Ovarian cancer patient hopes to spread awareness and ‘paint’ Roanoke teal

Published: Sep. 29, 2022 at 10:12 AM EDT
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ROANOKE, Va. (WDBJ) - A Roanoke woman is hoping to bring more awareness to ovarian cancer by sharing her own story of battling it twice.

Her name is Kim Huddleston and she hopes to ‘paint’ the town teal—the color worn to raise awareness about ovarian cancer. By wearing teal and sharing her story, she hopes she will spark a conversation raising awareness.

Going to chemotherapy every week is a part of Kim Huddleston’s weekly routine. “Statically, I am that one in 73 (about) women diagnosed with ovarian cancer,” she said.

Huddleston‘s story begins when she was first diagnosed with ovarian cancer December 17, 2017. It was a week before Christmas; she was 54 years old, working full-time, and raising her teenage son.

“Being that I was widowed at the time of my diagnosis, I was so afraid that he would not have a mother either,” said Huddleston.

She later met Dr. David Iglesias, a gynecological oncologist at Carilion Clinic. He has overseen Huddleston’s treatments from the beginning.

“Oftentimes, it is considered a more silent cancer and part of that is just in these cancers sometimes are present in a later stage,” said Dr. David Iglesias a gynecological oncologist at Carilion Clinic.

Huddleston says she has always known her story wouldn’t end with cancer because she knew she had a lot to fight for.

In 2018, doctors called saying she was cancer-free.

But in 2019, doctors called back and said the cancer came back.

“The symptoms can be very vague, nonspecific,” said Dr. Iglesias. “Only about 15% of patients are diagnosed with ovarian cancer when it’s at the earliest, most curable stage, and so really 70 to 80% of patients. A higher can be diagnosed with a more advanced stage disease. Which makes it a little bit harder to treat.”

Dr. Iglesias also helps lead ovarian cancer research, new forms of treatments and clinical trials for patients like Huddleston.

“Treatment often includes a combination of surgery and chemotherapy, and some for her were one of the few surgical subspecialties that follows a patient kind of throughout their entire journey. We do the surgery, and we also administer chemotherapy,” said Dr. Inglesias. “So, we get to really develop relationships, really deep and meaningful relationships with patients from their initial diagnosis and walk through them along or walk with them through the journey that they have.”

“Mine is high-grade stage three, which means it has metastasized outside of the ovaries and into the peritoneal cavity or omentum,” said Huddleston.

Even after losing her biggest support system, her mother, to cancer while still battling cancer herself in 2021— Huddleston says she chooses to live life by faith.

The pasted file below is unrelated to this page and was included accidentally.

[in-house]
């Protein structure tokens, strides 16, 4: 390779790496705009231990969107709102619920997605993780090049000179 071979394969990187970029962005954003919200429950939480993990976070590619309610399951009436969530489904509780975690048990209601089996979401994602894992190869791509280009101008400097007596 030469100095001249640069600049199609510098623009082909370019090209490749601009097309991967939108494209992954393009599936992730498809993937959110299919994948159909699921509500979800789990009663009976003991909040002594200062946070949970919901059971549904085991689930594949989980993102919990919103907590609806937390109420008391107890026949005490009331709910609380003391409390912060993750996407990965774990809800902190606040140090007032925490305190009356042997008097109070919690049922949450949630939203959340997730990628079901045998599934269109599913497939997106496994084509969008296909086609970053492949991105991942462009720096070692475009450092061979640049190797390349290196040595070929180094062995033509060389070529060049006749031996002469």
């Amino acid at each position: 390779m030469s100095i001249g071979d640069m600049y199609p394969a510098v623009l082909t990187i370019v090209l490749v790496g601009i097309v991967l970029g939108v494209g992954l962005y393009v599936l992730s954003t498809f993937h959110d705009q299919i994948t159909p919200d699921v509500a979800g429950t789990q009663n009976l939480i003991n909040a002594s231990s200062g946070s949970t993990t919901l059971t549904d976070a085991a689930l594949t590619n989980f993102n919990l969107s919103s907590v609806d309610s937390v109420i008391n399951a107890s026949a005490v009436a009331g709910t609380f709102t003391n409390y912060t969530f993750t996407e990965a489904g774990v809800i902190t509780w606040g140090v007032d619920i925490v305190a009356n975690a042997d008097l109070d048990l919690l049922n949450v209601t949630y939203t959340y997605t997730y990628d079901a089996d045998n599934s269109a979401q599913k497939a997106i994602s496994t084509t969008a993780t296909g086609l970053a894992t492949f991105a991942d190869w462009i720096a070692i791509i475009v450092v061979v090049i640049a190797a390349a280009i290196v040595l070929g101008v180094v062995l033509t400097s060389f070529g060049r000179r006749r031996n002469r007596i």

“I get out of bed, and I throw my hands up and say thank you. I can’t do this. I beat you and then I look for an affirmation and I post it,” said Huddleston. “Ovarian cancer has a mind of its own. It can travel to my brain. It could travel to my lungs; it could travel to my breasts. It could travel to my liver --like --I don’t know. I don’t know. There’s a lot that can happen. But I have to know today is a good day.”

Huddleston says her fight is not easy. She has good days and bad. But it’s her support system that has made a big difference. Especially, others who are also fighting the same fight. She is a part of the ovarian cancer support organization called the Clearity Foundation.

“We’re all on different treatments. Our bodies are all individual. Nobody knows how we’re going to react. We can only hope that the treatments work,” said Huddleston.

To help bring hope, Huddleston works to bring awareness to ovarian cancer alongside the Clealrity Foundation.

Together they encourage women to listen to their bodies, stay on top of new research and treatments, as well as support each other.

“Every day, it’s become my life. Actually, I live with this disease. And I can be an enemy with it or I can be friends with it. And I have to do what works for me. And this is what’s working --is getting my story out there. Raising awareness, getting my doctor involved in raising awareness, and having that support from the community,” said Huddleston.

“I always recommend to all women just to be aware of the patterns of their body, you know, the symptoms you’re experiencing, and for something that just doesn’t seem right, especially if it’s in that category of symptoms we discussed ---bring it up with a primary care doctor,” said Dr. Iglesias.

Huddleston hopes to see the Star City turn teal, to inspire those battling ovarian cancer or who have won the battle, to know that they’re not alone.

“The survival rate is five years I was told at the time. I’m hitting the five-year mark, but I don’t feel like I’m checking out yet,” said Huddleston.

Huddleston thanks her son, friends, co-workers, doctors, and nurses for their continued support.

“I couldn’t have done it without you. The support and just knowing that every day when I get up is another day that I have. I don’t know what’s going to happen down the road. I don’t know what the cancer is going to do. Because I’m up against something much bigger than I am. But there’s something much bigger above,” she said.

Ovarian Cancer Awareness month is every September.

If you’re interested in learning more about ovarian cancer clinical trials and others available in the area, you can visit the Carilion Clinic’s Gynecological Oncology program website.

To learn more about the symptoms of ovarian cancer or how you can support ovarian cancer patients, visit our previous coverage and stories here.